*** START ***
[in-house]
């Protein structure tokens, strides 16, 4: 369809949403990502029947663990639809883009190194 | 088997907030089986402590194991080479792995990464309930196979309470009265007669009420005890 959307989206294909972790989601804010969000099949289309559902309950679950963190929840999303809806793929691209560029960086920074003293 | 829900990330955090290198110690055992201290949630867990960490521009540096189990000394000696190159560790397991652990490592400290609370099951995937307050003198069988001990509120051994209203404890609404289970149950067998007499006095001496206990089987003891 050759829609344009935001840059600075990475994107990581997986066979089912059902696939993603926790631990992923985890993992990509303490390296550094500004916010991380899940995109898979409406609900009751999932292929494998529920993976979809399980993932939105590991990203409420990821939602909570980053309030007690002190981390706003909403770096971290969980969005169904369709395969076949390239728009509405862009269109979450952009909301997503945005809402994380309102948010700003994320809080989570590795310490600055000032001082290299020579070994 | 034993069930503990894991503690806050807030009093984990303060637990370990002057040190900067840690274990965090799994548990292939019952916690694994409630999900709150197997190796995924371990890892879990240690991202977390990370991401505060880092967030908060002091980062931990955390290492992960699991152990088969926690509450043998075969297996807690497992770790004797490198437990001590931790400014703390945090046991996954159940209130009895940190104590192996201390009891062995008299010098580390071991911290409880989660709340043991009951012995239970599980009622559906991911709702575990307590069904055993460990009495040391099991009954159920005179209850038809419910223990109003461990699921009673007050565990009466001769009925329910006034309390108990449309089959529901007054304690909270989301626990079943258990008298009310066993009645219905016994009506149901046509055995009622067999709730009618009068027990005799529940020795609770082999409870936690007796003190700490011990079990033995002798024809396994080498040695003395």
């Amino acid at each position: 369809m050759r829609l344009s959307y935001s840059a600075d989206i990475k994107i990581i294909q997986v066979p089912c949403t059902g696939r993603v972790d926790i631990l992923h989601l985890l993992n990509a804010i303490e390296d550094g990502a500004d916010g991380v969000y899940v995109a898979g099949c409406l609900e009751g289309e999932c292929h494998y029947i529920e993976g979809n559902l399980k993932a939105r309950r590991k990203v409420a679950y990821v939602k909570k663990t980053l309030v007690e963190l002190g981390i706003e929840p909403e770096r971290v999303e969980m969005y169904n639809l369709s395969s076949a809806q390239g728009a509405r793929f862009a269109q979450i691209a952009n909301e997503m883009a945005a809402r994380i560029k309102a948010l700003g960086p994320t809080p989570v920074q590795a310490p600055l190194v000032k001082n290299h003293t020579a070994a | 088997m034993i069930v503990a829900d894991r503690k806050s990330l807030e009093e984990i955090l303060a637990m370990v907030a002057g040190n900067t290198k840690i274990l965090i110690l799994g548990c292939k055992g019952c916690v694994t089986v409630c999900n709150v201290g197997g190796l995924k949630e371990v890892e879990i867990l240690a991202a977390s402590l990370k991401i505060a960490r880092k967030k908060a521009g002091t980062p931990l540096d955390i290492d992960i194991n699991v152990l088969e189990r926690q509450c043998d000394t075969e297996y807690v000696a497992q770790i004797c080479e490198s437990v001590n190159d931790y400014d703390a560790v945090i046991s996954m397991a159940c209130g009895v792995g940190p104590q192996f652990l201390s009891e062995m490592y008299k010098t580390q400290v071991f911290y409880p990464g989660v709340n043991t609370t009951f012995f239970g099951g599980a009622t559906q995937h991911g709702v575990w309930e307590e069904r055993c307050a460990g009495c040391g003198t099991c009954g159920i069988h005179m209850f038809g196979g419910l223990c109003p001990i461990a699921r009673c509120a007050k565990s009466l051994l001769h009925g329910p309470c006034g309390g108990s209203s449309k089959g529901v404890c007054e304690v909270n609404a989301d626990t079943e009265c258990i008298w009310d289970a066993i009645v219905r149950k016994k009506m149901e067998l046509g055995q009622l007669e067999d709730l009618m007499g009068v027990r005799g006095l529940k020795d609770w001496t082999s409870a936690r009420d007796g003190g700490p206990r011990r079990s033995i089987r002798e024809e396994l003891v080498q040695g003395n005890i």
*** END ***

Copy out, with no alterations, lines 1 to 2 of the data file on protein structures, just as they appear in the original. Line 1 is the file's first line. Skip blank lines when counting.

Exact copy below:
[in-house]
């Protein structure tokens, strides 16, 4: 369809949403990502029947663990639809883009190194 | 088997907030089986402590194991080479792995990464309930196979309470009265007669009420005890 959307989206294909972790989601804010969000099949289309559902309950679950963190929840999303809806793929691209560029960086920074003293 | 829900990330955090290198110690055992201290949630867990960490521009540096189990000394000696190159560790397991652990490592400290609370099951995937307050003198069988001990509120051994209203404890609404289970149950067998007499006095001496206990089987003891 050759829609344009935001840059600075990475994107990581997986066979089912059902696939993603926790631990992923985890993992990509303490390296550094500004916010991380899940995109898979409406609900009751999932292929494998529920993976979809399980993932939105590991990203409420990821939602909570980053309030007690002190981390706003909403770096971290969980969005169904369709395969076949390239728009509405862009269109979450952009909301997503945005809402994380309102948010700003994320809080989570590795310490600055000032001082290299020579070994 | 034993069930503990894991503690806050807030009093984990303060637990370990002057040190900067840690274990965090799994548990292939019952916690694994409630999900709150197997190796995924371990890892879990240690991202977390990370991401505060880092967030908060002091980062931990955390290492992960699991152990088969926690509450043998075969297996807690497992770790004797490198437990001590931790400014703390945090046991996954159940209130009895940190104590192996201390009891062995008299010098580390071991911290409880989660709340043991009951012995239970599980009622559906991911709702575990307590069904055993460990009495040391099991009954159920005179209850038809419910223990109003461990699921009673007050565990009466001769009925329910006034309390108990449309089959529901007054304690909270989301626990079943258990008298009310066993009645219905016994009506149901046509055995009622067999709730009618009068027990005799529940020795609770082999409870936690007796003190700490011990079990033995002798024809396994080498040695003395």